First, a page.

It’s all about learning to use the club’s bounce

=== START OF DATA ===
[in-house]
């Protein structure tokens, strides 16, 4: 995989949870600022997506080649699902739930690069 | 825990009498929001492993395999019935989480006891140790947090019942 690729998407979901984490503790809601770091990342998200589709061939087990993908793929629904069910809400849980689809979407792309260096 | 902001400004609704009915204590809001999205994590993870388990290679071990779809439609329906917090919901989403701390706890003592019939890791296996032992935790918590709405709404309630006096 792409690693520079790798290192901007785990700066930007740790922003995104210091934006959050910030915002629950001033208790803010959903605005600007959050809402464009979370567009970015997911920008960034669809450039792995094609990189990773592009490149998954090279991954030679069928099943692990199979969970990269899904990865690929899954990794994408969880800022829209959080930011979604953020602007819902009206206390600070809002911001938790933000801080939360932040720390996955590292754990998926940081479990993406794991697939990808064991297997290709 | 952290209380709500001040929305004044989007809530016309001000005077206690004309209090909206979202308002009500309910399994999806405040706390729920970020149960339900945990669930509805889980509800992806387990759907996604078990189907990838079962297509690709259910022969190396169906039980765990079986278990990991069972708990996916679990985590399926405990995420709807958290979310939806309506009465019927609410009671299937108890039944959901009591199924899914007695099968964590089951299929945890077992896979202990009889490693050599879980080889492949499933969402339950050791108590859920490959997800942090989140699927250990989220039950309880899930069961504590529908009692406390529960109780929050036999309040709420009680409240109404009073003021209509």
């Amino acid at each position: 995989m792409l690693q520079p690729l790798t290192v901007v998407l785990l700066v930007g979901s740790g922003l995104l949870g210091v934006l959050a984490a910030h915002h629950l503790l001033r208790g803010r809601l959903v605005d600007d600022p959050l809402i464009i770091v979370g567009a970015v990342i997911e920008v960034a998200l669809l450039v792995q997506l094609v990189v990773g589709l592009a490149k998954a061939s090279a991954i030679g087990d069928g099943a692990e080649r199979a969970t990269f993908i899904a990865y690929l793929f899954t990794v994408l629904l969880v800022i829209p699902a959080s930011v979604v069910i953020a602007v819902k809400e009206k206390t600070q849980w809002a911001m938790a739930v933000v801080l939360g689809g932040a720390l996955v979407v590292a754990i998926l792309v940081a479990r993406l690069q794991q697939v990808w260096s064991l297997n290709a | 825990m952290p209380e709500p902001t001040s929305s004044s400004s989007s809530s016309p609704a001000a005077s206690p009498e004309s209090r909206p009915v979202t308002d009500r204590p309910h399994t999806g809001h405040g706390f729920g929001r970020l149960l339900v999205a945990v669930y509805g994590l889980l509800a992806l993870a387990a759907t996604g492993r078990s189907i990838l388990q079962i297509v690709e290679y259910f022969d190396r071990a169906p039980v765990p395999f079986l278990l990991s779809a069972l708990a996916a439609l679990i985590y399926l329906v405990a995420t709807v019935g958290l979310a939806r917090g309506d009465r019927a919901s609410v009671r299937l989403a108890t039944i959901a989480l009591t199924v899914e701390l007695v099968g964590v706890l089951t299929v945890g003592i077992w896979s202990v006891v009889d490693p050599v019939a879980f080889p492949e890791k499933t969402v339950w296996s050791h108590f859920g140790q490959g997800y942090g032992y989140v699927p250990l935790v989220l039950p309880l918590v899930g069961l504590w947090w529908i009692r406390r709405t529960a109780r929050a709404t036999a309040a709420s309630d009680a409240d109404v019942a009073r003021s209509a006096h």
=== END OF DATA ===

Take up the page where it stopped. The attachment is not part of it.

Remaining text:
How do you practice your short game? Most people move from one perfect lie to another and start to find their rhythm after half a dozen or so tries. That’s nice, but how much of your real golf comes in perfect conditions? Even if you’re teeing it up at Augusta National, you’ll run across a variety of less-than-ideal greenside lies. Unless you know how to diagnose the situation and use the club the right way for each shot, you’re going to be hitting and hoping. To make a point here, I tried out four extreme playing surfaces: pavement, my back-yard pool, the artificial turf at Arizona State’s football practice facility and the desert. Each of these represents a common bad lie you face when you play: hardpan, sloppy ground conditions, super-tight grass and an unmaintained waste area. The techniques I’m using here are the same ones you should use on the course. You’ll see they’re mostly changes in the setup and how you use the bounce on the bottom of the club. If you know how to get the club to interact correctly with the ground, then it’s a matter of picking how far behind the ball to hit. You’ll be able to approach even the toughest short-game shots without fear.